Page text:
In sum, we hold that the grant was not mandatory or self-executing, and vested no interest, equitable or otherwise, in the Tribe. The purpose of the 1866 Act was to provide for the surviving Tonkawa Indians until such time as the federal government could provide for them. At the time of the enactment, Texas considered this an obligation of the "central government," see Sec. 2 of the 1866 Act, and even applied for reimbursement from the federal government for sums expended out of the appropriation contained in the 1866 Act. The fee was reserved to the state and the Tribe was entitled to use of the land only so long as it served as their homeland. It is clear that the Tribe's claim to the land, as well as to the money and guns mentioned in the 1866 Act, was extinguished when the Tribe was placed on the Oklahoma reservation. The public domain, from which the potential grant would have been carved out, was in fact later disposed of by various acts of the Legislature, as required by the 1866 Act.
e. Does the Tribe have a Nonintercourse Act "claim"?
The Tonkawas assert that the language of the Act, which prohibits the alienation "of lands, or any title or claim thereto " (emphasis added) covers their "claim" although it is unvested. The Tribe relies primarily on Oneida Indian Nation v. New York, 691 F.2d 1070, 1084 (2d Cir.1982), where the Second Circuit concluded that an Indian tribe's interest in land was covered by the Act even though the land was unprotected by legal title. A crucial distinction, however, lies in the fact that the Oneida tribe had a possessory interest in the disputed land. Indeed, this is consistent with the purpose of the Act, which was to protect Indian tribes' aboriginal title to land on which they live. There being no support for the Tribe's claim under Texas law, the Tribe's proposed distinction between vested property rights and unvested "claims" provides them no basis for recovery.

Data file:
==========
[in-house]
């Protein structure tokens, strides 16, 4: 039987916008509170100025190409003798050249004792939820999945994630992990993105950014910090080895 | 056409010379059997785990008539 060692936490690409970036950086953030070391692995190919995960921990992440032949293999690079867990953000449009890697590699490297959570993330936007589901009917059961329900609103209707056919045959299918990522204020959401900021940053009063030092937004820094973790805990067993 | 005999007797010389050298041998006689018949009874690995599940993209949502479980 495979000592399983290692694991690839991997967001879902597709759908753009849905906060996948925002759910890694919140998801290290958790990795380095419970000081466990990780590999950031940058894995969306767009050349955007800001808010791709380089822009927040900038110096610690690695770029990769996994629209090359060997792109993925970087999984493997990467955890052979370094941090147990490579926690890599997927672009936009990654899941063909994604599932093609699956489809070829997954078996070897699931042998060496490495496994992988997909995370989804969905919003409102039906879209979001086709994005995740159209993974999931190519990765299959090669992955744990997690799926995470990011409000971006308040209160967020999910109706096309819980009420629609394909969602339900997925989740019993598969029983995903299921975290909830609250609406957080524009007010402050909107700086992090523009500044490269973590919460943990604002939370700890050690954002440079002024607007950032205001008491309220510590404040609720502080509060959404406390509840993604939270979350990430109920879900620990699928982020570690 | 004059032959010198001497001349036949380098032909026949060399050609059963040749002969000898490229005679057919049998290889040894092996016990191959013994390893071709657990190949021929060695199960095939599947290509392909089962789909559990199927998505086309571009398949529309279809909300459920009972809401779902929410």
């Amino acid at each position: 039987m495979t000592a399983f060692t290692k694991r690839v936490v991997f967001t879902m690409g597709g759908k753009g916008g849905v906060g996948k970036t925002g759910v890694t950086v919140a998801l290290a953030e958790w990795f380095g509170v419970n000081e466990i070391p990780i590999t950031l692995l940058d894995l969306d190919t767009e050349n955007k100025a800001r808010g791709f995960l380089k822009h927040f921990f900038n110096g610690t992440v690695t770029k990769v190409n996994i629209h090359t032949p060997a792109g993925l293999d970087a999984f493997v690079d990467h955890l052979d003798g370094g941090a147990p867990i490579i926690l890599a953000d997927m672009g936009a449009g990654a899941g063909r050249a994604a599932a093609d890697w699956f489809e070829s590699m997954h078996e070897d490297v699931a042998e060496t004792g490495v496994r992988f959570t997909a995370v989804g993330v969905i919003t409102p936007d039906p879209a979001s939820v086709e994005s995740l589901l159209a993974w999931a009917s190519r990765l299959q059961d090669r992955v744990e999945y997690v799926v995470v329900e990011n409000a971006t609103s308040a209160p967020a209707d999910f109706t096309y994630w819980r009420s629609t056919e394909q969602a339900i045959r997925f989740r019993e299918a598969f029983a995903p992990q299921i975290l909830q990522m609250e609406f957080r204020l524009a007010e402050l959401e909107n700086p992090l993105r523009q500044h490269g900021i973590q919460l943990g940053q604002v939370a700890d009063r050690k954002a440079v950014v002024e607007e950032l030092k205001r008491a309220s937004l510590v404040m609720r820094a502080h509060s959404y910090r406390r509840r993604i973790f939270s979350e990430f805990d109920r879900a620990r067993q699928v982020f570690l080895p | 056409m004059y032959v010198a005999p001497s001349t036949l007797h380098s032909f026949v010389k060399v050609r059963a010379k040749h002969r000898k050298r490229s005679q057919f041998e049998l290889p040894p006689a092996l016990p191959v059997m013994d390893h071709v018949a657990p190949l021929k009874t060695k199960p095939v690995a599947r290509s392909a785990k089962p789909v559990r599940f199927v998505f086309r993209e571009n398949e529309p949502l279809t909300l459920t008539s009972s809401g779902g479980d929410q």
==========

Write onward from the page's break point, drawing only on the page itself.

The State filed a Motion to Dismiss in the district court contending that the court lacked jurisdiction over this cause of action because the suit was barred by the Eleventh Amendment to the Constitution of the United States. The district court, in its Order on Motion to Dismiss, stated that the Eleventh Amendment bar to suits against states is circumvented when: (1) the state has waived immunity and consented to suit, Papasan v. Allain, 478 U.S. 265, 276 n. 10, 106 S.Ct. 2932, 2939 n. 10, 92 L.Ed.2d 209 (1986); (2) Congress has clearly expressed its intent to abrogate or limit that immunity through its legislative authority, Quern v. Jordan, 440 U.S. 332, 333-34, 99 S.Ct. 1139, 1141-42, 59 L.Ed.2d 358 (1979); or (3) the suit is instituted under a fiction which allows suits for prospective injunctive relief against a state official in vindication of a federal right, Ex parte Young, 209 U.S. 123, 28 S.Ct. 441, 52 L.Ed. 714 (1908). The district court focused its analysis on the second exception--Congressional abrogation of Texas' immunity from suit. The Tribe sought, through judicial process, to enforce rights created by the Nonintercourse Act. The district court found that Congress clearly intended to abrogate the States' Eleventh Amendment immunity when it enacted the Nonintercourse Act and had the power to do so under the Indian Commerce Clause,4 citing Oneida Indian Nation of New York v. Oneida, 719 F.2d 525, 543 (2nd Cir.1983), aff'd in part and rev'd in part on other grounds, 470 U.S. 226, 105 S.Ct. 1245, 84 L.Ed.2d 169 (1985). The Order on Motion to Dismiss was not appealed. The Tribe adopts the district court's position below as its position on appeal as to the immunity question. The State argues on appeal its contention that it was immune from suit, but nevertheless contends that this Court need not reach the questions of whether Congress abrogated Texas' Eleventh Amendment immunity when it enacted the Nonintercourse Act and, if so, whether Congress possessed the power to do so. We agree.